During my eight years in North Carolina, the Appalachians were never far away and weekend trips to the mountains with friends were frequent. I can’t explain exactly why, as I’ve never lived directly in the mountains, but they have always felt like home to me. My appreciation for the mountains grew when I started whitewater kayaking and headed to the mountains to paddle the rivers rather than hike the mountains. I’ve never really been a fan of water. In fact, I was secretly terrified of it for years, fearing the strength of an element I didn’t understand. I have been shocked to discover over the past few years that I actually love kayaking. The river offers a similar, but different, kind of peace than the mountains as I am completely focused on what is in front of me, allowing me to take mind off everything else and escape the outside world. The mountains I loved had opened up and offered me something new beyond trails to hike, run and bike. Something I never imagined I could enjoy let alone fall in love with. I was excited for my move to Denver, and it wasn’t until I saw the last of the lush rolling hills of the Appalachians disappearing in the rear view mirror that I started crying, realizing I was really leaving and already feeling an ache for them and the amazing memories they keep.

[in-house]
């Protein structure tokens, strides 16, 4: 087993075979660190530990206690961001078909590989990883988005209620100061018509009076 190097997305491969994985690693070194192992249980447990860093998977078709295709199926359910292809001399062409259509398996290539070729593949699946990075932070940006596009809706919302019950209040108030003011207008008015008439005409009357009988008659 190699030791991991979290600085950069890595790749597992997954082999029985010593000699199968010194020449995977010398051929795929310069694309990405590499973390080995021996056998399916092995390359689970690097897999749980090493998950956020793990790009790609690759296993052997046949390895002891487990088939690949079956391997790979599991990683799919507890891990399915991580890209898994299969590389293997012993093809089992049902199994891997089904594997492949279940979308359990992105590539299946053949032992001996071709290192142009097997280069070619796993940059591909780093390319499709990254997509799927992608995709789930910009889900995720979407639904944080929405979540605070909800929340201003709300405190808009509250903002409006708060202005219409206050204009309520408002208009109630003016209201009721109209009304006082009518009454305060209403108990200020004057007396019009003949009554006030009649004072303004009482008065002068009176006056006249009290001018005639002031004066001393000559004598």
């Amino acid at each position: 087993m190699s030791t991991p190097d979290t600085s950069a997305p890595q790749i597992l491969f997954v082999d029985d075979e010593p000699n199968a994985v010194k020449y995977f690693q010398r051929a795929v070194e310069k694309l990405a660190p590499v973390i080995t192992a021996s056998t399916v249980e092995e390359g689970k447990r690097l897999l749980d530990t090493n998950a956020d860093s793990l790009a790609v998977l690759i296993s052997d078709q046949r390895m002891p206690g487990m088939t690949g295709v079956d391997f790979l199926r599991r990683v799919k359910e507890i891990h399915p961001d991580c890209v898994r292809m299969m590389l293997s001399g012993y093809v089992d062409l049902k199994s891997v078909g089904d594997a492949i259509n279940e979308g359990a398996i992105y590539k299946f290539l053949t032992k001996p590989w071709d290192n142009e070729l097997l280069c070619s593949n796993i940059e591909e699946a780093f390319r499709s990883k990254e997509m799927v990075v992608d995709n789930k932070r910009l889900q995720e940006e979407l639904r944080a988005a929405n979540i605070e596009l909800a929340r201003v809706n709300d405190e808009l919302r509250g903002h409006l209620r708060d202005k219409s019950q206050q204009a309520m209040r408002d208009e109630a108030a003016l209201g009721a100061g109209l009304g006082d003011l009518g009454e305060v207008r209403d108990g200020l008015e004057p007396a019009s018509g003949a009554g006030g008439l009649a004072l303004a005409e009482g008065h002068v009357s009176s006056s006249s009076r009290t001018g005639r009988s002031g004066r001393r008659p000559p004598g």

While the mountains have always been a fun weekend escape with friends, this past year they took on a much more supportive role for me. I spent quite a bit of time in various mountains the past few months between the Appalachians, the Rockies, at Lake Tahoe, and Yosemite. Each has been different. Each has offered me something new. I took to the Appalachians as I struggled with convincing myself to leave a job that left me unfulfilled and when my relationship unexpectedly ended the day after I quit leaving me devastated. I explored Yosemite with my brother who is in the military and I hadn’t seen in 18 months, and Lake Tahoe with my mom who I don’t get to see nearly enough either. In Denver, I have taken every opportunity to get to the Rockies which have been a critical respite to explore while trying to adjust to life in a new city. There has been a lot of difficult and unsettling change in my life in the past year, but mountains have always been the one constant, a source of calm, fun, restoration and self-healing.